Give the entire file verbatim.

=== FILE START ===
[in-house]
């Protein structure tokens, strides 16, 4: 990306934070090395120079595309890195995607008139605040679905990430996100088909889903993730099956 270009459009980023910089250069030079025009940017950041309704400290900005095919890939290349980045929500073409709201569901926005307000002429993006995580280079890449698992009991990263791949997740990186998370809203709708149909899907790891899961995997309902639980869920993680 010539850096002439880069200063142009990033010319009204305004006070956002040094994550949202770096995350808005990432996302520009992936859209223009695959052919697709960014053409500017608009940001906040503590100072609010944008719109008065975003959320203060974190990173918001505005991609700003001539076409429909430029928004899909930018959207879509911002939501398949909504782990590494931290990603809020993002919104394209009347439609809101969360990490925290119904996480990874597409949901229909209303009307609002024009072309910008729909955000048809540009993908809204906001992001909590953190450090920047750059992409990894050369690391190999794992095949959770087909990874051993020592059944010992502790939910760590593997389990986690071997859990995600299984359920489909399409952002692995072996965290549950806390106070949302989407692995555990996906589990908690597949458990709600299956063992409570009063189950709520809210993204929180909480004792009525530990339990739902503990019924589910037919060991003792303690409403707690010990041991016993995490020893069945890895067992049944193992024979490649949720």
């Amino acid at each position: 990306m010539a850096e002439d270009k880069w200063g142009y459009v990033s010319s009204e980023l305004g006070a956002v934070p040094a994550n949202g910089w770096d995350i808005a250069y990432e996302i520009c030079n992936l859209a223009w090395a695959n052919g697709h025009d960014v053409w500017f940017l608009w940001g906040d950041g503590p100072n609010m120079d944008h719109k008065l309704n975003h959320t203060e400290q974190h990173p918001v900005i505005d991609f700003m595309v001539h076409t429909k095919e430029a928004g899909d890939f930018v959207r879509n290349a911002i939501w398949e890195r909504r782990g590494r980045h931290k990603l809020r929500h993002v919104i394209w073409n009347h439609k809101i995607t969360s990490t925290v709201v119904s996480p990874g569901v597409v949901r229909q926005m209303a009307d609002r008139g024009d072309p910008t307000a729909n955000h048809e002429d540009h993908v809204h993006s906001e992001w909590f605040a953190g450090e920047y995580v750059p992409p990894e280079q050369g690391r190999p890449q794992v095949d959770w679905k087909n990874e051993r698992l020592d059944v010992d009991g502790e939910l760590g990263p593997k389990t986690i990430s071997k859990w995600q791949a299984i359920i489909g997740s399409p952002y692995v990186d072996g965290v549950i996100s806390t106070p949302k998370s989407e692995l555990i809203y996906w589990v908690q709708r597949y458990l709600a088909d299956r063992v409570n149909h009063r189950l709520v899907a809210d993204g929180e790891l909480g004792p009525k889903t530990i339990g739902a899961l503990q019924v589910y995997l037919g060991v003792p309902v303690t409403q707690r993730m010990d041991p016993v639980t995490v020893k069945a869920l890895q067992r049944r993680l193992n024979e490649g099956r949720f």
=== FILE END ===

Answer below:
[in-house]
């Protein structure tokens, strides 16, 4: 990306934070090395120079595309890195995607008139605040679905990430996100088909889903993730099956 270009459009980023910089250069030079025009940017950041309704400290900005095919890939290349980045929500073409709201569901926005307000002429993006995580280079890449698992009991990263791949997740990186998370809203709708149909899907790891899961995997309902639980869920993680 010539850096002439880069200063142009990033010319009204305004006070956002040094994550949202770096995350808005990432996302520009992936859209223009695959052919697709960014053409500017608009940001906040503590100072609010944008719109008065975003959320203060974190990173918001505005991609700003001539076409429909430029928004899909930018959207879509911002939501398949909504782990590494931290990603809020993002919104394209009347439609809101969360990490925290119904996480990874597409949901229909209303009307609002024009072309910008729909955000048809540009993908809204906001992001909590953190450090920047750059992409990894050369690391190999794992095949959770087909990874051993020592059944010992502790939910760590593997389990986690071997859990995600299984359920489909399409952002692995072996965290549950806390106070949302989407692995555990996906589990908690597949458990709600299956063992409570009063189950709520809210993204929180909480004792009525530990339990739902503990019924589910037919060991003792303690409403707690010990041991016993995490020893069945890895067992049944193992024979490649949720």
């Amino acid at each position: 990306m010539a850096e002439d270009k880069w200063g142009y459009v990033s010319s009204e980023l305004g006070a956002v934070p040094a994550n949202g910089w770096d995350i808005a250069y990432e996302i520009c030079n992936l859209a223009w090395a695959n052919g697709h025009d960014v053409w500017f940017l608009w940001g906040d950041g503590p100072n609010m120079d944008h719109k008065l309704n975003h959320t203060e400290q974190h990173p918001v900005i505005d991609f700003m595309v001539h076409t429909k095919e430029a928004g899909d890939f930018v959207r879509n290349a911002i939501w398949e890195r909504r782990g590494r980045h931290k990603l809020r929500h993002v919104i394209w073409n009347h439609k809101i995607t969360s990490t925290v709201v119904s996480p990874g569901v597409v949901r229909q926005m209303a009307d609002r008139g024009d072309p910008t307000a729909n955000h048809e002429d540009h993908v809204h993006s906001e992001w909590f605040a953190g450090e920047y995580v750059p992409p990894e280079q050369g690391r190999p890449q794992v095949d959770w679905k087909n990874e051993r698992l020592d059944v010992d009991g502790e939910l760590g990263p593997k389990t986690i990430s071997k859990w995600q791949a299984i359920i489909g997740s399409p952002y692995v990186d072996g965290v549950i996100s806390t106070p949302k998370s989407e692995l555990i809203y996906w589990v908690q709708r597949y458990l709600a088909d299956r063992v409570n149909h009063r189950l709520v899907a809210d993204g929180e790891l909480g004792p009525k889903t530990i339990g739902a899961l503990q019924v589910y995997l037919g060991v003792p309902v303690t409403q707690r993730m010990d041991p016993v639980t995490v020893k069945a869920l890895q067992r049944r993680l193992n024979e490649g099956r949720f």